“Through FaceTime, Zoom and the like I can still virtually meet with sellers to see their home or property, offer suggestions on what could be done to improve its value and coach them through the process of what it would look like to list their home now,” says Amanda Rogers, a Realtor with the Rogers Real Estate Group. It’s even possible for buyers to make an offer contingent upon walking through a house after restrictions are lifted.
For those who are comfortable with a property and want to close now, lenders and title companies are considered essential and closings can occur even with the stay-at-home order in place.
In his most recent Real Estate Corner column, Rick Seese notes there were 158 closings in the Grand Rapids regional area from March 10-April 10, 2020. Seese, who is an associate broker with Greenridge Realty Inc., writes that people listing their homes now could be in position for a quicker sale once the stay-at-home order ends.
“The advantage to moving forward now would be if you want buyers to know that your home is available to see the minute the showing restriction is lifted,” he explains.
Restaurants Offer Takeout, Curbside Pick-Up
Restaurants were some of the first businesses to see a dramatic impact as a result of the spread of COVID-19. On March 16, dine-in service was prohibited, and since then, local eateries have taken different approaches.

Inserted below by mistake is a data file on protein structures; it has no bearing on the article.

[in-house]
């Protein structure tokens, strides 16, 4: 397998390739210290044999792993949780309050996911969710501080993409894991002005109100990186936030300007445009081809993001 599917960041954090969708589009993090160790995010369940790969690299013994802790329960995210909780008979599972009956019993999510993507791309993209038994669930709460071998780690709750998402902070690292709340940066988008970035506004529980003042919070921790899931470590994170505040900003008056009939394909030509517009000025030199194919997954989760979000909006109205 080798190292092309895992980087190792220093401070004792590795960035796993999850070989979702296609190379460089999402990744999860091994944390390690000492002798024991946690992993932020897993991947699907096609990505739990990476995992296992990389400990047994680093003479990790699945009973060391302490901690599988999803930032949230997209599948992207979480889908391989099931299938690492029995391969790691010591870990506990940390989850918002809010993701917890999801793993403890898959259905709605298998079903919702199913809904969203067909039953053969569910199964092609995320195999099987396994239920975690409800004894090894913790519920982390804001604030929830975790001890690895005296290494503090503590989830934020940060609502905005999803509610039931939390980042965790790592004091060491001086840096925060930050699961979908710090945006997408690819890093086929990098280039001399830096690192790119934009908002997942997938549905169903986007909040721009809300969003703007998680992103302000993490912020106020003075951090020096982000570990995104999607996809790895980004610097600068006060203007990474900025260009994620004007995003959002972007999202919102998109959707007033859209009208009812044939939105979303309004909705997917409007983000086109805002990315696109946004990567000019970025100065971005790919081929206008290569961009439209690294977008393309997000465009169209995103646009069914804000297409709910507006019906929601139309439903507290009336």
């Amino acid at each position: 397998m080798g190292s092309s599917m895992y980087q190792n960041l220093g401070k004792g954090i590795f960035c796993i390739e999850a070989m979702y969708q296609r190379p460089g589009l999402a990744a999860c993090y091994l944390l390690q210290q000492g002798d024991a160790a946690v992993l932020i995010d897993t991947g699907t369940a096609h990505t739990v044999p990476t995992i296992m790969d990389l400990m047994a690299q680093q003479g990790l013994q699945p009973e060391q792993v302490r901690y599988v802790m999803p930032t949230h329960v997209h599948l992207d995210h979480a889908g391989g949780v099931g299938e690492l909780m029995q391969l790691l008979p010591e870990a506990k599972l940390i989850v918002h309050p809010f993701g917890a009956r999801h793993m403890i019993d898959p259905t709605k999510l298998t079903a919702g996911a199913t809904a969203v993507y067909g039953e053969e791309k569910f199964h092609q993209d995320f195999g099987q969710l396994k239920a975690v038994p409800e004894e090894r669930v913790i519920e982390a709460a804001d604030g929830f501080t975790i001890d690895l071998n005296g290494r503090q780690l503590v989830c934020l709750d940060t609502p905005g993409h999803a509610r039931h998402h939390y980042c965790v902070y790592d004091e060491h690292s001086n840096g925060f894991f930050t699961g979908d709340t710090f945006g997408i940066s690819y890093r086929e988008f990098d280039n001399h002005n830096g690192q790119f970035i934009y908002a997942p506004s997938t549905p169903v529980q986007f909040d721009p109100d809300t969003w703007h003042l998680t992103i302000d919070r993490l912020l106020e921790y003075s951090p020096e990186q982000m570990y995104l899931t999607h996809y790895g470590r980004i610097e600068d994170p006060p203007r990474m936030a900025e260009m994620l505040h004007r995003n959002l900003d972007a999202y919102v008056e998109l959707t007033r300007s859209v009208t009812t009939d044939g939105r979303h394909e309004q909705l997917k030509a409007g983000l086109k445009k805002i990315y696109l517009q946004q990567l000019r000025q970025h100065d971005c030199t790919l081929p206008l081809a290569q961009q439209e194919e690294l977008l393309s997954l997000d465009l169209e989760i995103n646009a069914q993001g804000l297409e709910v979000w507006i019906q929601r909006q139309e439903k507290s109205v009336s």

Larkin’s, Main Street BBQ, Flat River Grill and Keiser’s are among the establishments that have decided to close temporarily while the shutdown order is in effect.
Meanwhile, others are working to keep their doors open through takeout and curbside pickup. Big Boiler Brewing, Sneaker’s, Mynt Fusion, Hong Kong Buffet and Sweet Seasons are among those still serving up food in this way.
Fast food and pizza restaurant are also still open for takeout or delivery in Lowell.
Impact at Lowell’s First Look
As for us here at Lowell’s First Look, we already operate on a shoestring, and no one draws an income from the site. That means the stay-at-home order hasn’t impacted us financially.
More challenging has been trying to find time to write while working our regular jobs from home, overseeing online school activities and managing family affairs 24/7. You never really appreciate the value of being able to head to the library or Sweet Seasons to work in peace until you lose that option.
Beyond that, many of the topics we would normally cover, such as business news and community events, have been cancelled. Fortunately, we have some excellent guest contributors to help fill in the gaps. These include Rick Seese on real estate, Joe Martino on mental health, Daniel Van Noord on cybersecurity, Jilisa Ghareeb on health and wellness and Emma Wikstrom on dog training.
As always, we remain committed to keeping you updated on the latest Lowell happenings and news. If you have a story you think we should cover, please don’t hesitate to send your idea to [email protected]